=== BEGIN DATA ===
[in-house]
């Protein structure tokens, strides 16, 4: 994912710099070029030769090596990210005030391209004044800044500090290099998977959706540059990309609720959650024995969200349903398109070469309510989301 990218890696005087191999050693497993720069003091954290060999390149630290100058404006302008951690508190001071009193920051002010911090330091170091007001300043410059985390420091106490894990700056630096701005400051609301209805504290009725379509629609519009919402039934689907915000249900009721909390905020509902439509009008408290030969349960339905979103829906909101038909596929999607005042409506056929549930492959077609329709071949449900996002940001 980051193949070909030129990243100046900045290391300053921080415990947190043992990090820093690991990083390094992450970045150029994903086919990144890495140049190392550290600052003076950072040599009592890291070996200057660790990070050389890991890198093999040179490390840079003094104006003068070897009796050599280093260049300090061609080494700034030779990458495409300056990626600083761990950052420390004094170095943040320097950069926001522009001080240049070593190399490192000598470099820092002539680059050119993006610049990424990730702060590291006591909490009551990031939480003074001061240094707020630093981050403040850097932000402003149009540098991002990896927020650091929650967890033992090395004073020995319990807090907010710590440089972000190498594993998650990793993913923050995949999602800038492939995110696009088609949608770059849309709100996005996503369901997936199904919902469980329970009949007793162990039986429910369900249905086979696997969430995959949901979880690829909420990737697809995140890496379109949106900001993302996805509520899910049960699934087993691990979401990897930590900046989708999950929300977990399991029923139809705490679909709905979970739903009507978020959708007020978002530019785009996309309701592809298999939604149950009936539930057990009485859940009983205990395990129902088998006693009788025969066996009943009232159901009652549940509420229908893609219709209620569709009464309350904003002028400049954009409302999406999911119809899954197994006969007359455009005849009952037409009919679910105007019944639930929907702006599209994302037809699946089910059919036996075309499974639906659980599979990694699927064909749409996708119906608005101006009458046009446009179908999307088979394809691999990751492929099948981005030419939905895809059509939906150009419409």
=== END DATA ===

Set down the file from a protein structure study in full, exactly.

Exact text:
[in-house]
């Protein structure tokens, strides 16, 4: 994912710099070029030769090596990210005030391209004044800044500090290099998977959706540059990309609720959650024995969200349903398109070469309510989301 990218890696005087191999050693497993720069003091954290060999390149630290100058404006302008951690508190001071009193920051002010911090330091170091007001300043410059985390420091106490894990700056630096701005400051609301209805504290009725379509629609519009919402039934689907915000249900009721909390905020509902439509009008408290030969349960339905979103829906909101038909596929999607005042409506056929549930492959077609329709071949449900996002940001 980051193949070909030129990243100046900045290391300053921080415990947190043992990090820093690991990083390094992450970045150029994903086919990144890495140049190392550290600052003076950072040599009592890291070996200057660790990070050389890991890198093999040179490390840079003094104006003068070897009796050599280093260049300090061609080494700034030779990458495409300056990626600083761990950052420390004094170095943040320097950069926001522009001080240049070593190399490192000598470099820092002539680059050119993006610049990424990730702060590291006591909490009551990031939480003074001061240094707020630093981050403040850097932000402003149009540098991002990896927020650091929650967890033992090395004073020995319990807090907010710590440089972000190498594993998650990793993913923050995949999602800038492939995110696009088609949608770059849309709100996005996503369901997936199904919902469980329970009949007793162990039986429910369900249905086979696997969430995959949901979880690829909420990737697809995140890496379109949106900001993302996805509520899910049960699934087993691990979401990897930590900046989708999950929300977990399991029923139809705490679909709905979970739903009507978020959708007020978002530019785009996309309701592809298999939604149950009936539930057990009485859940009983205990395990129902088998006693009788025969066996009943009232159901009652549940509420229908893609219709209620569709009464309350904003002028400049954009409302999406999911119809899954197994006969007359455009005849009952037409009919679910105007019944639930929907702006599209994302037809699946089910059919036996075309499974639906659980599979990694699927064909749409996708119906608005101006009458046009446009179908999307088979394809691999990751492929099948981005030419939905895809059509939906150009419409």